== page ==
1930-08-30 response to individual re History Society
USBN #46 - November 1930 - page 9
Letter from the Guardian, Through His Secretary, to a Believer of Yonkers, N.Y.
"A year ago, Mrs. Chanler wrote Shoghi Effendi of her plan to work
independently of the Assembly. In answer he expressed his disapproval in a most
unquestionable term. In the letters and cables that Mrs. Chanler wrote subsequent
to that, Shoghi Effendi expressed the same view again. He knew that for a body to
defy the Assembly is contrary to the best interests of the Cause; that not only
will conflict arise but it will react unfavorably in other parts of the world.
"Some persons in the (United) States feel that the History Society was badly
represented to Shoghi Effendi. The source of all our information is the writings
of Ahmad, and the publications of that group. In all his circular letters he
harped on the note of freedom, and denounced the red tape that characterizes
organizations. Freedom, which Ahmad reiterates...is not a bad thing if considered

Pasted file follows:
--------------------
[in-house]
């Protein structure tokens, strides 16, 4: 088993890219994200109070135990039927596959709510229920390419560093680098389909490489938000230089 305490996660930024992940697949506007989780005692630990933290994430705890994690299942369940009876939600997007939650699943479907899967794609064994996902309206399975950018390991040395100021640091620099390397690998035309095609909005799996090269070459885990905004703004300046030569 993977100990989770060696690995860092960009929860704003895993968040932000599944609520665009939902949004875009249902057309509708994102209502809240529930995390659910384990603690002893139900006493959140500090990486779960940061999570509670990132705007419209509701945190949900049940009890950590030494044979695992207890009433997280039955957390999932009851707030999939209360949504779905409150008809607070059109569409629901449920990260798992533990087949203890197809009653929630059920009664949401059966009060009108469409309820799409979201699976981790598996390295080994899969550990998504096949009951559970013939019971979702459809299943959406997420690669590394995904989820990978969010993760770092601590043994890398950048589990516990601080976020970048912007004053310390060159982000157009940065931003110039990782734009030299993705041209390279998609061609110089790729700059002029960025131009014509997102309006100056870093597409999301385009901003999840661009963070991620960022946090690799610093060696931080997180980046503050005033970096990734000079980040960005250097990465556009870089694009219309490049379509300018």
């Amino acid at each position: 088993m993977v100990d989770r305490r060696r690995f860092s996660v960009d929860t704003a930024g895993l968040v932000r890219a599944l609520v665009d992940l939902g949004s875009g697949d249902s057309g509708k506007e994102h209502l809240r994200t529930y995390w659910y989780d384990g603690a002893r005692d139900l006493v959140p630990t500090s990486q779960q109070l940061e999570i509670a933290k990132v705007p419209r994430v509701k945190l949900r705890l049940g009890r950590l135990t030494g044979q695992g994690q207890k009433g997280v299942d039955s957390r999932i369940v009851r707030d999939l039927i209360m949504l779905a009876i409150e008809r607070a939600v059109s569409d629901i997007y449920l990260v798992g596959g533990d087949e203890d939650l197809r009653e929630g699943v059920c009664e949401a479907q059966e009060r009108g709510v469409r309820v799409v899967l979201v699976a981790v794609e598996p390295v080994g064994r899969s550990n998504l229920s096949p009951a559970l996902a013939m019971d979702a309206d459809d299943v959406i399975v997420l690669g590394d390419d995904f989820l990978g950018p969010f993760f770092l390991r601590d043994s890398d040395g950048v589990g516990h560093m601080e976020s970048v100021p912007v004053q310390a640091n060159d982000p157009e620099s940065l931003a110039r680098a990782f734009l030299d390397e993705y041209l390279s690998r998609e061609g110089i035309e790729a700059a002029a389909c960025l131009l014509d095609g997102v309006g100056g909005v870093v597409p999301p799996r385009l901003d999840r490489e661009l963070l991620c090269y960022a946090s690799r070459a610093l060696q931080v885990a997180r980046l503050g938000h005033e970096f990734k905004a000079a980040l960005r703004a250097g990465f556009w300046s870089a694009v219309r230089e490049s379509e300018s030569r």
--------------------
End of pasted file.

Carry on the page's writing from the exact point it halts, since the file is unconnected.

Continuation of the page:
in view of the interpretation that Baha'u'llah gives in the Aqdas. (See quotation
No. 1, above - Editor). The freedom that He commends is a freedom which is a fruit
and result of law and proper administration. The other kind of freedom which is in
defiance of law He considers to be animal, and far from being of any good to man.
He says, "True freedom is in obedience to My law.'
"No one wrote to Shoghi Effendi against the History Society; it is Ahmad's
reports that caused Shoghi Effendi's mistrust. This literature has not had this
effect only on Shoghi Effendi but also on the friends of Australia and New
Zealand. In the last two weeks we have had two letters from prominent and firm
Baha'is of New Zealand and Australia who referred to the History Society and its
literature with greatest disapprobation, and with great astonishment that nothing
is being done.
"The Cause is an international institution. Every act done in one Center
will have some reaction in some other locality. What if the spirit that Ahmad
preaches should be practised in its full? The whole Cause will as a result be